Children and families can enjoy A Musical Feast With a Wolf and a Beast when Kidenza head to Christ’s Hospital, Horsham, on December 16 (2pm and 4pm).
The concert will include the premiere of a new adaptation of Prokofiev’s Peter and the Wolf.
Best-selling author Ann Bryant, who has written new words for the piece, will be there to narrate, and the show will feature some fantastic illustrations as well.
Audiences will also be treated to four classic tunes from Disney’s Beauty and the Beast.
Overseeing it all is conductor Steve Dummer, who is also the musical director for Horsham Symphony Orchestra.
Kidenza’s aim, Steve explains, is to help children understand classical music in a fun way, and it’s something they’ve built up a great reputation for.
“The only concerts we do are designed for children,” Steve says. “So all the players are expert in their delivery. It’s always super vibrant and super exciting.”
It’s something Steve feels is important and the musicians make sure youngsters hear the ways in which different sounds and rhythms combine to make music.
“It’s such an interesting sound world that the orchestra can create,” he continues, explaining that the many acoustic instruments in an orchestra can have as much variety as colours on a painter’s palette.
“Peter and The Wolf is the perfect piece to perform because different instruments create the mood of the different animals. The clarinet is the cat, for example, the duck is the oboe.”
Pointing this out, Steve says, encourages kids to develop more sophisticated and nuanced listening skills.
“The other thing is the participation of it, just seeing the players doing this music onstage and having fun,” he adds. “There’s a possibility it might encourage children to take up instruments and do what we’re doing as well.”
Whether they eventually pick up an instrument or not, the young audience will certainly get a chance to make music at the Christ’s Hospital show, as halfway through there will be a rousing rendition of ‘We Wish You a Merry Christmas’.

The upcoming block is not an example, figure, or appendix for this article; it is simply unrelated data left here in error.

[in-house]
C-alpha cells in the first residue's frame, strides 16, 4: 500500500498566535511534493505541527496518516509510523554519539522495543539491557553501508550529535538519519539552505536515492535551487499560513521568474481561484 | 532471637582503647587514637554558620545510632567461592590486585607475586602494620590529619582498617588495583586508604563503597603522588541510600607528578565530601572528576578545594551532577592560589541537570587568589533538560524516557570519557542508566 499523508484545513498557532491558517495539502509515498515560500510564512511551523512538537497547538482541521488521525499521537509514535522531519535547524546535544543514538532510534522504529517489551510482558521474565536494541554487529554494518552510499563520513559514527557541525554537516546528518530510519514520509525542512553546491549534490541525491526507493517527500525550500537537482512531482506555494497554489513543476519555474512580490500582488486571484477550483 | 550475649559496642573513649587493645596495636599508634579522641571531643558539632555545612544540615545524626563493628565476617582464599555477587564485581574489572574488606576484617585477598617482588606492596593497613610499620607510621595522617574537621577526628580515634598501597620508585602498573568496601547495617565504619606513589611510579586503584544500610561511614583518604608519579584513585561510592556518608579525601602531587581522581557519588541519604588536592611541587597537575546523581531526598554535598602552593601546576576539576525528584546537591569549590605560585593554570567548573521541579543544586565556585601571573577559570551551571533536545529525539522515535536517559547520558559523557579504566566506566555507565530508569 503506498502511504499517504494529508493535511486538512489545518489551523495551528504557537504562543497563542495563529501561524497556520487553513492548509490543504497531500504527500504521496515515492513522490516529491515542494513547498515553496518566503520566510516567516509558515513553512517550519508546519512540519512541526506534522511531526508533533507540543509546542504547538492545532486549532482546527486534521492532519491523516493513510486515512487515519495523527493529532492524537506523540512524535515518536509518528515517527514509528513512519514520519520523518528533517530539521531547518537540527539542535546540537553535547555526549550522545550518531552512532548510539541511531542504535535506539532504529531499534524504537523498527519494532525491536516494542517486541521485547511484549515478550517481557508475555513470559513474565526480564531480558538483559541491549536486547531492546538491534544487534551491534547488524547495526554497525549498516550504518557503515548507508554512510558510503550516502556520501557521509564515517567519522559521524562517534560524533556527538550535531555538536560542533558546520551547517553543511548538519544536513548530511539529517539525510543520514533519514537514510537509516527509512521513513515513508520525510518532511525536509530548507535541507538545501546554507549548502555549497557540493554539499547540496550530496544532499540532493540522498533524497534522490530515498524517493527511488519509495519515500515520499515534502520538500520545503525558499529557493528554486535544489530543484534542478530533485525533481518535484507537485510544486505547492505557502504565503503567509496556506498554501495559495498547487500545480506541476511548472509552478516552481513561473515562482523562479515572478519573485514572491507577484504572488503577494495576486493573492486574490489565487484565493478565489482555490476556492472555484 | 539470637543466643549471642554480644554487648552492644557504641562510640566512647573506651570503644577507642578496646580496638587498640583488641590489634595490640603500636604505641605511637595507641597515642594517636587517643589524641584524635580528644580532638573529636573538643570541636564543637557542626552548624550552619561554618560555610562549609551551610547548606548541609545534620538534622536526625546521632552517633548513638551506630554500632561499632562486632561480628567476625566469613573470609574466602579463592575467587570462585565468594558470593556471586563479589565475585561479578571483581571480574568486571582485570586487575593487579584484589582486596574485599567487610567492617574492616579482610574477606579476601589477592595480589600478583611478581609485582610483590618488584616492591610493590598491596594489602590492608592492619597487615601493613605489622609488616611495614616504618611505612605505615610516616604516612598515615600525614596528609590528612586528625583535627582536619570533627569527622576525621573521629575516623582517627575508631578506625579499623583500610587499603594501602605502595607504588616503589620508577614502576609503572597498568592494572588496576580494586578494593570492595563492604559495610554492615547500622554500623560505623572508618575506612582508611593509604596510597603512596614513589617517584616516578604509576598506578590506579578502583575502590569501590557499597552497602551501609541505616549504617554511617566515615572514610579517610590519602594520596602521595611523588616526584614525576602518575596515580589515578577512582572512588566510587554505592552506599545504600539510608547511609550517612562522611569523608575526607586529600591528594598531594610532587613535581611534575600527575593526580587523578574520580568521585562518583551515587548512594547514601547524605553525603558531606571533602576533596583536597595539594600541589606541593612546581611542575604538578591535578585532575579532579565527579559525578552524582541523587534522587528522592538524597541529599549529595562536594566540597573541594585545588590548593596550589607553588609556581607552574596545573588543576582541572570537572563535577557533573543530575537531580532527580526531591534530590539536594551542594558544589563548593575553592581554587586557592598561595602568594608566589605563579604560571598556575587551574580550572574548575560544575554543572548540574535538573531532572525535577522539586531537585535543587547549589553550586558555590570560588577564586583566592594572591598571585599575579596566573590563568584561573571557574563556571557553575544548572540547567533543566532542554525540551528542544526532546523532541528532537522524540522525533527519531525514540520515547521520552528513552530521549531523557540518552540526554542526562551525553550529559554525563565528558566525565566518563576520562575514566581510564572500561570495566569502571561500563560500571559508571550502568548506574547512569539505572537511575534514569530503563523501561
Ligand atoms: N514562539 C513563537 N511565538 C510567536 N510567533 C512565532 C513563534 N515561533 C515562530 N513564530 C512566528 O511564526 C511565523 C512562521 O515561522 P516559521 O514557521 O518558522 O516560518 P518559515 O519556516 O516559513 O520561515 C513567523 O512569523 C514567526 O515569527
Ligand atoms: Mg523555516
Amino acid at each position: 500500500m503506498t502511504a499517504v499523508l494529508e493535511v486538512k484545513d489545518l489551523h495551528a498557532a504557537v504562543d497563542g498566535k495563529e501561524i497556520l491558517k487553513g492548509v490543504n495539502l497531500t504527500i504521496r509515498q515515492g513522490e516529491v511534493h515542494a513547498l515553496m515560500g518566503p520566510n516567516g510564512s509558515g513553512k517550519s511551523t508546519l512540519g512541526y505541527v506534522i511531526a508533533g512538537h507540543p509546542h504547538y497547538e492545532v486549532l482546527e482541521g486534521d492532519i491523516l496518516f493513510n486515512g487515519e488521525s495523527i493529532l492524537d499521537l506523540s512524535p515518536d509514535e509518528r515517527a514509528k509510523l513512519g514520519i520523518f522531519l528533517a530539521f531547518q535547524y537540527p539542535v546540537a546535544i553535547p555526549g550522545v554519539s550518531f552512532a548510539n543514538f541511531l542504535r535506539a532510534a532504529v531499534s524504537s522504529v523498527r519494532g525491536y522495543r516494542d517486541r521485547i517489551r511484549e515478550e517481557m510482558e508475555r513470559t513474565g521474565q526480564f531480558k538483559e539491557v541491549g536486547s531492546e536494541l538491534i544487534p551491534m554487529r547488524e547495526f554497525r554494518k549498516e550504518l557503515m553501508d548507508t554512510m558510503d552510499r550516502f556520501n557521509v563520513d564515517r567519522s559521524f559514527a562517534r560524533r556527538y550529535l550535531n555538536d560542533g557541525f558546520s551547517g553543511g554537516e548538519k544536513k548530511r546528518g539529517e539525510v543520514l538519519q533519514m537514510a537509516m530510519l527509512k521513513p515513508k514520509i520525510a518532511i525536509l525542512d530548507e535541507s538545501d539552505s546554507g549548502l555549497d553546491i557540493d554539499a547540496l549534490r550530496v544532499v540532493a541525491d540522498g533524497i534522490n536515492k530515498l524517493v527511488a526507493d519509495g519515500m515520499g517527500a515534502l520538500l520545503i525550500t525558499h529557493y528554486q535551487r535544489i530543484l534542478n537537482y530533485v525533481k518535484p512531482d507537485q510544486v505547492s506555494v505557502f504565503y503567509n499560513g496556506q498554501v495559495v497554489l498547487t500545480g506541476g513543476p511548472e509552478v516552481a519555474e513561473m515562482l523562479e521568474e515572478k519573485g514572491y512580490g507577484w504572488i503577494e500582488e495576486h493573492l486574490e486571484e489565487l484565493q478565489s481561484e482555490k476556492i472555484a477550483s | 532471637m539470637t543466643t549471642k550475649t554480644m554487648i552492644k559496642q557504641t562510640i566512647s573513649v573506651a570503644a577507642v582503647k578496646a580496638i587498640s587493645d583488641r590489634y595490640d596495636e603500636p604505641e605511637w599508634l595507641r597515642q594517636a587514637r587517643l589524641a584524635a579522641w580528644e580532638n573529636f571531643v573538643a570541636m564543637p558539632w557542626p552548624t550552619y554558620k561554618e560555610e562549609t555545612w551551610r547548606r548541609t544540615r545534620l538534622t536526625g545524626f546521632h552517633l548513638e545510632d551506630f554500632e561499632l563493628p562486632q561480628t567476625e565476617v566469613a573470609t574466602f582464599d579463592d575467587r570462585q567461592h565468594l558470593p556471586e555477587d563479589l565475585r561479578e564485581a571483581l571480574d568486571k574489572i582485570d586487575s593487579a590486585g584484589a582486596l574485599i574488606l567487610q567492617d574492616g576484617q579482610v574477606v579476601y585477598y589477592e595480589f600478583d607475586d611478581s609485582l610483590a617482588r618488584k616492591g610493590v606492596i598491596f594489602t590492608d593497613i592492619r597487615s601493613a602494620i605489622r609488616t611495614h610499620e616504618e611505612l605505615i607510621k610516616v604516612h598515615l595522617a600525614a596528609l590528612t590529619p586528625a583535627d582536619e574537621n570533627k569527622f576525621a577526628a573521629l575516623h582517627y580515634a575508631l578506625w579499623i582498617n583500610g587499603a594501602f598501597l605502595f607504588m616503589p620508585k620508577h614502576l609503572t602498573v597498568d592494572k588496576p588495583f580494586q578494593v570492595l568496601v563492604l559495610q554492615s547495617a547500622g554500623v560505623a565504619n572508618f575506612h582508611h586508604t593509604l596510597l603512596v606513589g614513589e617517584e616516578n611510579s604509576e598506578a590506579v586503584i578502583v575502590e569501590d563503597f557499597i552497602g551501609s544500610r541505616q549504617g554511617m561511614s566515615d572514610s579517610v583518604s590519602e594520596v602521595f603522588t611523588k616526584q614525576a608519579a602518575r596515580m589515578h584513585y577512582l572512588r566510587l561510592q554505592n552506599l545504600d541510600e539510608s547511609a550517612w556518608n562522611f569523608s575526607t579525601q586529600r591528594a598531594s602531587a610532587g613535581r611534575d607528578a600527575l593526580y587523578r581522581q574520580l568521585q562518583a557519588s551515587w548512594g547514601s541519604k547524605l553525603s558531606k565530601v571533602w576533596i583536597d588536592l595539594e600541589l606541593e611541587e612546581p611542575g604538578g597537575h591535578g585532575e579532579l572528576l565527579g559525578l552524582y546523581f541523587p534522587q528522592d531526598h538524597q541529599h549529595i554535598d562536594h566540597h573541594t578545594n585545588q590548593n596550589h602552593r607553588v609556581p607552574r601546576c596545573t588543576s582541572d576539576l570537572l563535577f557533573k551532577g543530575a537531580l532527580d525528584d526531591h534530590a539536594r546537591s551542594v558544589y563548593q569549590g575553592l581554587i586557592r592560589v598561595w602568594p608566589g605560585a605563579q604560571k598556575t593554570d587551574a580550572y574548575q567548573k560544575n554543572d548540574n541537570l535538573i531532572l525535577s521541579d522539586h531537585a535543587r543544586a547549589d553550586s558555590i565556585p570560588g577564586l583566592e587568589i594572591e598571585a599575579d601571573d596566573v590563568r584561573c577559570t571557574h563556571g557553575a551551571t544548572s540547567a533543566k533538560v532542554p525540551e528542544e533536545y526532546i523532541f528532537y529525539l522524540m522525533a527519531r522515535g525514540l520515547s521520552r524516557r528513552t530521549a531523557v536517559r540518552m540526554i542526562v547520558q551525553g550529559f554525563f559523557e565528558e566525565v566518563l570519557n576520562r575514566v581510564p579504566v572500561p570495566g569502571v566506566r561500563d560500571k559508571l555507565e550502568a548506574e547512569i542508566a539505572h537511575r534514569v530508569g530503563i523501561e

It should loosen everybody up for the second half, Steve says, which features Beauty and the Beast numbers performed by “cracking live singers” in full costume as Belle, Beast, Mrs Potts and Lumiere.
With their fun, yet informative delivery, mixed-media approach and emphasis on getting everyone involved with clapping and singing parts, Kidenza are proving highly popular with kids and their parents.
“They absolutely love it,” says Steve. “We get some feedback forms and it’s amazing, with 97-98 percent saying they’ll come back.”
As he says, many of the children who saw their past concerts simply hadn’t seen anything like Kidenza before.
Last year, for example, the players offered a particularly engaging programme, which pulled in a huge audience at Christ’s Hospital.
“We did music from Frozen, which was the film of the moment,” Steve explains. “We did four or five songs and we coupled that with The Nutcracker with a couple of dancers.”
It’s terrific fun for Steve, but a Kidenza show isn’t without its fair share of challenges and this one is no exception.
“Probably the most complicated parts are the Beauty and the Beast songs,” Steve admits.
“The versions that we’ll be playing will be new to the musicians. Trying to hook it up with the singers and getting things together is always a problem in the rehearsal time that we have. Making sure the speeds are right, making sure the balance of the orchestra to the singers is right.”
He laughs: “Making sure we start in the right place.”
As Steve’s already explained though, the main challenge is making the show energetic and entertaining for its young target audience.
“But in some ways that’s not such a difficult thing,” he says. “The players are so experienced at this sort of stuff that they just know what to do.”
Tickets cost £15 for adults and £12 for children aged two to 16.
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